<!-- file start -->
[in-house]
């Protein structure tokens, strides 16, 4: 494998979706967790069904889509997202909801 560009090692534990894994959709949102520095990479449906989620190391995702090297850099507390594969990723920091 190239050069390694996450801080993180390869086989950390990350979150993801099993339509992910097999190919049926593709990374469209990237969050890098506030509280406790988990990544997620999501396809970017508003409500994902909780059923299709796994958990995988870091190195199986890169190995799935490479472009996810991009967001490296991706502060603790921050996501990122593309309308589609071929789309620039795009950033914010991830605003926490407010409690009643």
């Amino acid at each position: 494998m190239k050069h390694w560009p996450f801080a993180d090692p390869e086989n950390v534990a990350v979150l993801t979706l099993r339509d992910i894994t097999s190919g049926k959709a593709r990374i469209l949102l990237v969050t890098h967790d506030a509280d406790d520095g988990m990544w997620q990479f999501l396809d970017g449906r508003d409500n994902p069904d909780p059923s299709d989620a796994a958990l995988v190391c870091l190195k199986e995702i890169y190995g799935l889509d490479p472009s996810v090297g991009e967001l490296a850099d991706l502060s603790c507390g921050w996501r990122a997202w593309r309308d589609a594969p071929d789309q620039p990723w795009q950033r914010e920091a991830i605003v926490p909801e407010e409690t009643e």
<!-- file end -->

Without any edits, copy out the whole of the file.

[in-house]
């Protein structure tokens, strides 16, 4: 494998979706967790069904889509997202909801 560009090692534990894994959709949102520095990479449906989620190391995702090297850099507390594969990723920091 190239050069390694996450801080993180390869086989950390990350979150993801099993339509992910097999190919049926593709990374469209990237969050890098506030509280406790988990990544997620999501396809970017508003409500994902909780059923299709796994958990995988870091190195199986890169190995799935490479472009996810991009967001490296991706502060603790921050996501990122593309309308589609071929789309620039795009950033914010991830605003926490407010409690009643």
């Amino acid at each position: 494998m190239k050069h390694w560009p996450f801080a993180d090692p390869e086989n950390v534990a990350v979150l993801t979706l099993r339509d992910i894994t097999s190919g049926k959709a593709r990374i469209l949102l990237v969050t890098h967790d506030a509280d406790d520095g988990m990544w997620q990479f999501l396809d970017g449906r508003d409500n994902p069904d909780p059923s299709d989620a796994a958990l995988v190391c870091l190195k199986e995702i890169y190995g799935l889509d490479p472009s996810v090297g991009e967001l490296a850099d991706l502060s603790c507390g921050w996501r990122a997202w593309r309308d589609a594969p071929d789309q620039p990723w795009q950033r914010e920091a991830i605003v926490p909801e407010e409690t009643e």